The FBI has always been part of the DOJ and its director has always reported to the Attorney General. The president has always had the appointment power. One reason Mark (Deep Throat) Felt insisted on anonymity is that he was bypassed by Nixon to replace Hoover and didn’t want to come off as a disgruntled office seeker.

It’s time for Trump to threaten the Special Counsel:

SCHMIDT: Last thing, if Mueller was looking at your finances and your family finances, unrelated to Russia — is that a red line?

HABERMAN: Would that be a breach of what his actual charge is?

TRUMP: I would say yeah. I would say yes. By the way, I would say, I don’t — I don’t — I mean, it’s possible there’s a condo or something, so, you know, I sell a lot of condo units, and somebody from Russia buys a condo, who knows? I don’t make money from Russia. In fact, I put out a letter saying that I don’t make — from one of the most highly respected law firms, accounting firms. I don’t have buildings in Russia. They said I own buildings in Russia. I don’t. They said I made money from Russia. I don’t. It’s not my thing. I don’t, I don’t do that.

He didn’t definitely say he’d fire Bobby Three Sticks but the implication is clear.  Trump wants Mueller to keep his hands off the Trump crime family. We’ve had some phony Saturday Night Massacres in the past 180 days. Firing Mueller would be the real deal.

In a normal administration, we would have awakened to the news that Jeff Sessions and Rod Rosenstein had resigned. To say that this is not a normal administration is a grotesque understatement. Normal presidents care about the appearance of impropriety and would never meet with a Russian president without a sidekick of some kind. Even the Lone Ranger would have brought Tonto along, but not Johnny Depp’s Tonto with the dead bird on his head. Hmm, maybe Trump should try that. Imagine a dead bird atop the dead nutria he has atop his head. It would be a fashion sensation, y’all.

That concludes this epic edition of Your President* Speaks. I haven’t even included Trump’s recent tweet storms. Twitter is ephemeral. The New York Times is the newspaper of record. Maggie Haberman is the Trump whisperer. The poor dear.

Look Who Just Showed Up, Everybody!

It’s the anthropologists of Real America, again, making sure we hear from a guy who carries Grover Norquist’s bags around! 

In 1997, Patterson was riding in a car that was hit by a drunk driver, and the bones of his left arm were shattered into several dozen pieces. After six surgeries, he suffered permanent nerve damage, decreased arm mobility, and no future as a closeup magician. Having acquired his G.E.D., he enrolled in classes at the University of Miami. The quality of Patterson’s writing impressed an instructor, who persuaded him to apply to Columbia. The year that Patterson turned thirty, he became an Ivy League freshman. He majored in classics. Every night, he translated four hundred lines of ancient Greek and Latin. In class, he often argued with professors and students.

“The default view seemed to be that Western civilization is inherently bad,” he told me. In one history seminar, when students discussed the evils of the Western slave trade, Patterson pointed out that many cultures had practiced slavery, but that nobody decided to eradicate it until individuals in the West took up the cause. The class booed him. In Patterson’s opinion, most people at Columbia believed that only liberal views were legitimate, whereas his experiences in Grand Junction, and his textbook lessons from magic, indicated otherwise. (“States of mind are no different than feats of manual dexterity. Both can be learned through patience and diligence.”)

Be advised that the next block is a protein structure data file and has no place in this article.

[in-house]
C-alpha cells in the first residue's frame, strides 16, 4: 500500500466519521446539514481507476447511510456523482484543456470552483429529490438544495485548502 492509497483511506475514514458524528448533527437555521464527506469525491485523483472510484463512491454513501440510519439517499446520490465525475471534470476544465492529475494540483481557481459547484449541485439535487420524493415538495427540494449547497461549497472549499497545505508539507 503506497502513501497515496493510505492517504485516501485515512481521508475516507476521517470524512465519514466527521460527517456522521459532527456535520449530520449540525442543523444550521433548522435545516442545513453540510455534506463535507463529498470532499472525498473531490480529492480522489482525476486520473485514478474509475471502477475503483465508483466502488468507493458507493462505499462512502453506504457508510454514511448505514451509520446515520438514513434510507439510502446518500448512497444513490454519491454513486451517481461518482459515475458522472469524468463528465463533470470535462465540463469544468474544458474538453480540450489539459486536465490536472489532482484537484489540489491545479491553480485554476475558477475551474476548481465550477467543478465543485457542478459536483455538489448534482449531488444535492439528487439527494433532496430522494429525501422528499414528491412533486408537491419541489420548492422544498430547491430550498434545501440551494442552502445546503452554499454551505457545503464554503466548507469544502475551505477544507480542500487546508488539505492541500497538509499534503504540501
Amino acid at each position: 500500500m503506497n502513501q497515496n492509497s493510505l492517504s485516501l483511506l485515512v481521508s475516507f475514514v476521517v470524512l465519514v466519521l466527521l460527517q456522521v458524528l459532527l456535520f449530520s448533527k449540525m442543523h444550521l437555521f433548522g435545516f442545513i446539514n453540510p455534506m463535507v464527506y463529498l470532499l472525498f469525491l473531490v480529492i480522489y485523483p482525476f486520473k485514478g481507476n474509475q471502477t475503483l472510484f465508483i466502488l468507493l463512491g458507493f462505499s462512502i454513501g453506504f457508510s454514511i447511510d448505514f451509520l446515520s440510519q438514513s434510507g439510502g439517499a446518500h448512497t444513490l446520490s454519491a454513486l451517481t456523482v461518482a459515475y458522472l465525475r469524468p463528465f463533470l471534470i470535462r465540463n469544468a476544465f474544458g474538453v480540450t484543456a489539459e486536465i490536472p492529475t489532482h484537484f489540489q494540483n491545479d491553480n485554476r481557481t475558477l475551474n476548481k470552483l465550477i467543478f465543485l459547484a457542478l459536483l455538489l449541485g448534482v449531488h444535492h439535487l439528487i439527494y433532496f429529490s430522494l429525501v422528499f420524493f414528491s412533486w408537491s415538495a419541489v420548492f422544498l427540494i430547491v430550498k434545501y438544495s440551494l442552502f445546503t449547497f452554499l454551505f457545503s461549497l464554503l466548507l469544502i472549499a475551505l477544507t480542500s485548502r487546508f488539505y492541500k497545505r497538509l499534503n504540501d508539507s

“Look, I’m a high-school dropout who went to an Ivy League school,” Patterson said. “I’ve seen both sides. The people at Columbia are not smarter.” He continued, “I went to Columbia at the height of the Iraq War. There were really legitimate arguments against going into Iraq. But I found that the really good arguments against going were made by William F. Buckley, Bob Novak, and Pat Buchanan. What I saw on the left was all slogans and group thought and clichés.”

Patterson graduated with honors and a reinvigorated sense of political conviction. For the past seven years, he’s worked for conservative nonprofit organizations, most recently in anti-union activism. In 2013, the United Auto Workers tried to unionize a Volkswagen plant in Chattanooga, where Patterson demonstrated a knack for billboards and catchphrases. On one sign, he paired a photograph of a hollowed-out Packard plant with the words “Detroit: Brought to You by the UAW.” Another billboard said “United Auto Workers,” with the word “Auto” crossed out and replaced by “Obama,” written in red.

In Patterson’s opinion, such issues are cultural and emotional as much as economic. He believes that unions once served a critical function in American industry, but that the leadership, like that of the Democratic Party, has drifted too far from its base. Union heads back liberal candidates such as Obama and Clinton while dues-paying members tend to hold very different views. Patterson also thinks that free trade, which he once embraced as a conservative, has damaged American industries, and he now supports some more protectionist measures. His message resonated in Chattanooga, where, in 2014, workers delivered a stinging defeat to the U.A.W. Since then, Patterson has continued his advocacy in communities across the country, under the auspices of Americans for Tax Reform, which was founded by the conservative advocate Grover Norquist. “So now I bust unions for Grover Norquist with a classics degree and as a former magician,” he told me.